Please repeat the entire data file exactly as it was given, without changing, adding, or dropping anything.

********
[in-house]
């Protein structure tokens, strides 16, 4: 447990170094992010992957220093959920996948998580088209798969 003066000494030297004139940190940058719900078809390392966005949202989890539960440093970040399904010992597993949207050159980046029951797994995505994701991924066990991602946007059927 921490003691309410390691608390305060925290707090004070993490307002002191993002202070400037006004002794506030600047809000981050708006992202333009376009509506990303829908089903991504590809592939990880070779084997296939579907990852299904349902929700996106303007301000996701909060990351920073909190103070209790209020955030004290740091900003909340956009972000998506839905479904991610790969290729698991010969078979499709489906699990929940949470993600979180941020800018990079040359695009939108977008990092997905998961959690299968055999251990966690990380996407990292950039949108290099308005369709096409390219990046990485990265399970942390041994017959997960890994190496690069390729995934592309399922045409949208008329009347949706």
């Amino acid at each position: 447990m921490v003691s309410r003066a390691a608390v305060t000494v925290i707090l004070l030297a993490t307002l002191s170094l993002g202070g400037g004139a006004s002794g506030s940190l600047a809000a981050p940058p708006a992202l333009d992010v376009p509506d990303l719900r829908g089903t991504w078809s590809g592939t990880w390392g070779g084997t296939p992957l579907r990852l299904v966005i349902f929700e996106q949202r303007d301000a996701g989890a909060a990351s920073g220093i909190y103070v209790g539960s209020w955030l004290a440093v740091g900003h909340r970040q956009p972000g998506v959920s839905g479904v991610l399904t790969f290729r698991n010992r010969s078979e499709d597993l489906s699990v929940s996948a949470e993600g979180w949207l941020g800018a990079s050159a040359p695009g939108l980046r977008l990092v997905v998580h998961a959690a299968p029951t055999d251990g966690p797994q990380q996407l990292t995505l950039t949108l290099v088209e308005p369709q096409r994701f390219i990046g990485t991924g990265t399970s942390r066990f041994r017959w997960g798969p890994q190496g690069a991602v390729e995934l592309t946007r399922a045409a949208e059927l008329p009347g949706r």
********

[in-house]
């Protein structure tokens, strides 16, 4: 447990170094992010992957220093959920996948998580088209798969 003066000494030297004139940190940058719900078809390392966005949202989890539960440093970040399904010992597993949207050159980046029951797994995505994701991924066990991602946007059927 921490003691309410390691608390305060925290707090004070993490307002002191993002202070400037006004002794506030600047809000981050708006992202333009376009509506990303829908089903991504590809592939990880070779084997296939579907990852299904349902929700996106303007301000996701909060990351920073909190103070209790209020955030004290740091900003909340956009972000998506839905479904991610790969290729698991010969078979499709489906699990929940949470993600979180941020800018990079040359695009939108977008990092997905998961959690299968055999251990966690990380996407990292950039949108290099308005369709096409390219990046990485990265399970942390041994017959997960890994190496690069390729995934592309399922045409949208008329009347949706």
């Amino acid at each position: 447990m921490v003691s309410r003066a390691a608390v305060t000494v925290i707090l004070l030297a993490t307002l002191s170094l993002g202070g400037g004139a006004s002794g506030s940190l600047a809000a981050p940058p708006a992202l333009d992010v376009p509506d990303l719900r829908g089903t991504w078809s590809g592939t990880w390392g070779g084997t296939p992957l579907r990852l299904v966005i349902f929700e996106q949202r303007d301000a996701g989890a909060a990351s920073g220093i909190y103070v209790g539960s209020w955030l004290a440093v740091g900003h909340r970040q956009p972000g998506v959920s839905g479904v991610l399904t790969f290729r698991n010992r010969s078979e499709d597993l489906s699990v929940s996948a949470e993600g979180w949207l941020g800018a990079s050159a040359p695009g939108l980046r977008l990092v997905v998580h998961a959690a299968p029951t055999d251990g966690p797994q990380q996407l990292t995505l950039t949108l290099v088209e308005p369709q096409r994701f390219i990046g990485t991924g990265t399970s942390r066990f041994r017959w997960g798969p890994q190496g690069a991602v390729e995934l592309t946007r399922a045409a949208e059927l008329p009347g949706r």